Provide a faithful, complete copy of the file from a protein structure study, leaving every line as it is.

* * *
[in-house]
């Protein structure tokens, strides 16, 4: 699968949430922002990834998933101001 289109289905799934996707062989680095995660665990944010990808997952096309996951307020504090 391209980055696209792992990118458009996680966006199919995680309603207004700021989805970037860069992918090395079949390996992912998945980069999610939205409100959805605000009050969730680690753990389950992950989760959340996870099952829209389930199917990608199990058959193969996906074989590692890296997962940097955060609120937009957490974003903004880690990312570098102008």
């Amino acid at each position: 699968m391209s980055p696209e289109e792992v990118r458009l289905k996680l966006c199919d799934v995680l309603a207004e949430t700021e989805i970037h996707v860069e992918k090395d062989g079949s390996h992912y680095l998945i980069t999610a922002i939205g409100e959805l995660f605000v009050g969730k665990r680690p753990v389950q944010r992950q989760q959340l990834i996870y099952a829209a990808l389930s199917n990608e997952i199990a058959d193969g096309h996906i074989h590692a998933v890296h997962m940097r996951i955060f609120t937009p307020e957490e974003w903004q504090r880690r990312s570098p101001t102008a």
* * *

[in-house]
């Protein structure tokens, strides 16, 4: 699968949430922002990834998933101001 289109289905799934996707062989680095995660665990944010990808997952096309996951307020504090 391209980055696209792992990118458009996680966006199919995680309603207004700021989805970037860069992918090395079949390996992912998945980069999610939205409100959805605000009050969730680690753990389950992950989760959340996870099952829209389930199917990608199990058959193969996906074989590692890296997962940097955060609120937009957490974003903004880690990312570098102008």
């Amino acid at each position: 699968m391209s980055p696209e289109e792992v990118r458009l289905k996680l966006c199919d799934v995680l309603a207004e949430t700021e989805i970037h996707v860069e992918k090395d062989g079949s390996h992912y680095l998945i980069t999610a922002i939205g409100e959805l995660f605000v009050g969730k665990r680690p753990v389950q944010r992950q989760q959340l990834i996870y099952a829209a990808l389930s199917n990608e997952i199990a058959d193969g096309h996906i074989h590692a998933v890296h997962m940097r996951i955060f609120t937009p307020e957490e974003w903004q504090r880690r990312s570098p101001t102008a």